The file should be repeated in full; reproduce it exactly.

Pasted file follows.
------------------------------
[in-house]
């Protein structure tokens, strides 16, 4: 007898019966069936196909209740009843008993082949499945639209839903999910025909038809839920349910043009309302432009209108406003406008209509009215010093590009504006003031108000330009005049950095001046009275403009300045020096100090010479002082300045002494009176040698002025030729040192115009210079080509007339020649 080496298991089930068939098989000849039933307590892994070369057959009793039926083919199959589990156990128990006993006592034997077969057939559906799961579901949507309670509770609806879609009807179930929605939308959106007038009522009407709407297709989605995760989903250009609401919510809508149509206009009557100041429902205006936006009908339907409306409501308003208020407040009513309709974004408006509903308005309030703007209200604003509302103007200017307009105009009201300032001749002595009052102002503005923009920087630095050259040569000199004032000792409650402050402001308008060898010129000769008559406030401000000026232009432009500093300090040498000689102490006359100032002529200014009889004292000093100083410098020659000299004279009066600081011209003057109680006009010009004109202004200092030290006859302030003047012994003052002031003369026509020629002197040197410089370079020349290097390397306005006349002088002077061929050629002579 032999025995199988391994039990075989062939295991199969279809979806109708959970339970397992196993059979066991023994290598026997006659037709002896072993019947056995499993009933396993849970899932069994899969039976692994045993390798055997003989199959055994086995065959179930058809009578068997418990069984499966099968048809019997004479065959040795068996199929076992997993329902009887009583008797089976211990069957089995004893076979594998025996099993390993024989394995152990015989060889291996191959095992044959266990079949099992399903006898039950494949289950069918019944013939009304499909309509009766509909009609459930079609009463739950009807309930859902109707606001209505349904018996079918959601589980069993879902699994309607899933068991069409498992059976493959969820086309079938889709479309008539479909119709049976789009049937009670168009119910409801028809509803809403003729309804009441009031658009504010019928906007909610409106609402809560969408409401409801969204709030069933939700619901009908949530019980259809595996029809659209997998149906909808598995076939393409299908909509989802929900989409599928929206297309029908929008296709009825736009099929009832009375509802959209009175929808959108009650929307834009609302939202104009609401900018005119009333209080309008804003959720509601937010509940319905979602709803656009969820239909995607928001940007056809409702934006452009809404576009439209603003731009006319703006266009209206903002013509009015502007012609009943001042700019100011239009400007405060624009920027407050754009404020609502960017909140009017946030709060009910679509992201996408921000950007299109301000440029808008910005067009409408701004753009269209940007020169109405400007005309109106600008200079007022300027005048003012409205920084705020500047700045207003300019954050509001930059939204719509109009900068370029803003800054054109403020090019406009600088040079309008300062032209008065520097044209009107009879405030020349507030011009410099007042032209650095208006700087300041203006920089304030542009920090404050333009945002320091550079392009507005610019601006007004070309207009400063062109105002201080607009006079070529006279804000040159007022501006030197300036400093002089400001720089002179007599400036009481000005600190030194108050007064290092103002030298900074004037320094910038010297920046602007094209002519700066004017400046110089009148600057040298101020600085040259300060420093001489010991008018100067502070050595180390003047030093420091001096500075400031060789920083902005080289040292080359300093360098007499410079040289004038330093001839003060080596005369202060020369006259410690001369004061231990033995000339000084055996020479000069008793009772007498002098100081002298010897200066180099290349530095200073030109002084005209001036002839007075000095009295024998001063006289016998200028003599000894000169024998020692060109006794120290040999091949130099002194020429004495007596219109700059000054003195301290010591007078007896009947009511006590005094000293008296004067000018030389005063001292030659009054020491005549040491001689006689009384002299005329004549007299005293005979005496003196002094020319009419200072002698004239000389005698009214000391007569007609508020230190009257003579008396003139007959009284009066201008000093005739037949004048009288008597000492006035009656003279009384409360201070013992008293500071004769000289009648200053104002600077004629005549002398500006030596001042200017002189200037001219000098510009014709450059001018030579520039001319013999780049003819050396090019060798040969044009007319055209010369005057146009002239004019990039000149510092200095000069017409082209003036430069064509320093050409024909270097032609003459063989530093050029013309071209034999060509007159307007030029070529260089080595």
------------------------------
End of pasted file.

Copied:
[in-house]
């Protein structure tokens, strides 16, 4: 007898019966069936196909209740009843008993082949499945639209839903999910025909038809839920349910043009309302432009209108406003406008209509009215010093590009504006003031108000330009005049950095001046009275403009300045020096100090010479002082300045002494009176040698002025030729040192115009210079080509007339020649 080496298991089930068939098989000849039933307590892994070369057959009793039926083919199959589990156990128990006993006592034997077969057939559906799961579901949507309670509770609806879609009807179930929605939308959106007038009522009407709407297709989605995760989903250009609401919510809508149509206009009557100041429902205006936006009908339907409306409501308003208020407040009513309709974004408006509903308005309030703007209200604003509302103007200017307009105009009201300032001749002595009052102002503005923009920087630095050259040569000199004032000792409650402050402001308008060898010129000769008559406030401000000026232009432009500093300090040498000689102490006359100032002529200014009889004292000093100083410098020659000299004279009066600081011209003057109680006009010009004109202004200092030290006859302030003047012994003052002031003369026509020629002197040197410089370079020349290097390397306005006349002088002077061929050629002579 032999025995199988391994039990075989062939295991199969279809979806109708959970339970397992196993059979066991023994290598026997006659037709002896072993019947056995499993009933396993849970899932069994899969039976692994045993390798055997003989199959055994086995065959179930058809009578068997418990069984499966099968048809019997004479065959040795068996199929076992997993329902009887009583008797089976211990069957089995004893076979594998025996099993390993024989394995152990015989060889291996191959095992044959266990079949099992399903006898039950494949289950069918019944013939009304499909309509009766509909009609459930079609009463739950009807309930859902109707606001209505349904018996079918959601589980069993879902699994309607899933068991069409498992059976493959969820086309079938889709479309008539479909119709049976789009049937009670168009119910409801028809509803809403003729309804009441009031658009504010019928906007909610409106609402809560969408409401409801969204709030069933939700619901009908949530019980259809595996029809659209997998149906909808598995076939393409299908909509989802929900989409599928929206297309029908929008296709009825736009099929009832009375509802959209009175929808959108009650929307834009609302939202104009609401900018005119009333209080309008804003959720509601937010509940319905979602709803656009969820239909995607928001940007056809409702934006452009809404576009439209603003731009006319703006266009209206903002013509009015502007012609009943001042700019100011239009400007405060624009920027407050754009404020609502960017909140009017946030709060009910679509992201996408921000950007299109301000440029808008910005067009409408701004753009269209940007020169109405400007005309109106600008200079007022300027005048003012409205920084705020500047700045207003300019954050509001930059939204719509109009900068370029803003800054054109403020090019406009600088040079309008300062032209008065520097044209009107009879405030020349507030011009410099007042032209650095208006700087300041203006920089304030542009920090404050333009945002320091550079392009507005610019601006007004070309207009400063062109105002201080607009006079070529006279804000040159007022501006030197300036400093002089400001720089002179007599400036009481000005600190030194108050007064290092103002030298900074004037320094910038010297920046602007094209002519700066004017400046110089009148600057040298101020600085040259300060420093001489010991008018100067502070050595180390003047030093420091001096500075400031060789920083902005080289040292080359300093360098007499410079040289004038330093001839003060080596005369202060020369006259410690001369004061231990033995000339000084055996020479000069008793009772007498002098100081002298010897200066180099290349530095200073030109002084005209001036002839007075000095009295024998001063006289016998200028003599000894000169024998020692060109006794120290040999091949130099002194020429004495007596219109700059000054003195301290010591007078007896009947009511006590005094000293008296004067000018030389005063001292030659009054020491005549040491001689006689009384002299005329004549007299005293005979005496003196002094020319009419200072002698004239000389005698009214000391007569007609508020230190009257003579008396003139007959009284009066201008000093005739037949004048009288008597000492006035009656003279009384409360201070013992008293500071004769000289009648200053104002600077004629005549002398500006030596001042200017002189200037001219000098510009014709450059001018030579520039001319013999780049003819050396090019060798040969044009007319055209010369005057146009002239004019990039000149510092200095000069017409082209003036430069064509320093050409024909270097032609003459063989530093050029013309071209034999060509007159307007030029070529260089080595």